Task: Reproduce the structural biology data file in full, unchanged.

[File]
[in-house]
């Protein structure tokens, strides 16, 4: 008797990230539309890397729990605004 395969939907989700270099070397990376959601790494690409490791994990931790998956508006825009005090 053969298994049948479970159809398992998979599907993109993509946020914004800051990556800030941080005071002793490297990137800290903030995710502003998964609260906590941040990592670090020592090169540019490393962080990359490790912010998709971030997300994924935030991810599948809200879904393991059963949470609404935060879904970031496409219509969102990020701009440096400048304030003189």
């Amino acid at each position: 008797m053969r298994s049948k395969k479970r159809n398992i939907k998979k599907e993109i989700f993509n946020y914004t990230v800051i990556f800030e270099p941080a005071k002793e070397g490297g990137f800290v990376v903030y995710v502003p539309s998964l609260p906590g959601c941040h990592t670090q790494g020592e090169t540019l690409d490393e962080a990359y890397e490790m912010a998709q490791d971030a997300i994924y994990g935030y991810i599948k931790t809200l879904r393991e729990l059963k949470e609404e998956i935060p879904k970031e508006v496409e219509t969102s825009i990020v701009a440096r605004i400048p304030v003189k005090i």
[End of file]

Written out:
[in-house]
């Protein structure tokens, strides 16, 4: 008797990230539309890397729990605004 395969939907989700270099070397990376959601790494690409490791994990931790998956508006825009005090 053969298994049948479970159809398992998979599907993109993509946020914004800051990556800030941080005071002793490297990137800290903030995710502003998964609260906590941040990592670090020592090169540019490393962080990359490790912010998709971030997300994924935030991810599948809200879904393991059963949470609404935060879904970031496409219509969102990020701009440096400048304030003189």
């Amino acid at each position: 008797m053969r298994s049948k395969k479970r159809n398992i939907k998979k599907e993109i989700f993509n946020y914004t990230v800051i990556f800030e270099p941080a005071k002793e070397g490297g990137f800290v990376v903030y995710v502003p539309s998964l609260p906590g959601c941040h990592t670090q790494g020592e090169t540019l690409d490393e962080a990359y890397e490790m912010a998709q490791d971030a997300i994924y994990g935030y991810i599948k931790t809200l879904r393991e729990l059963k949470e609404e998956i935060p879904k970031e508006v496409e219509t969102s825009i990020v701009a440096r605004i400048p304030v003189k005090i």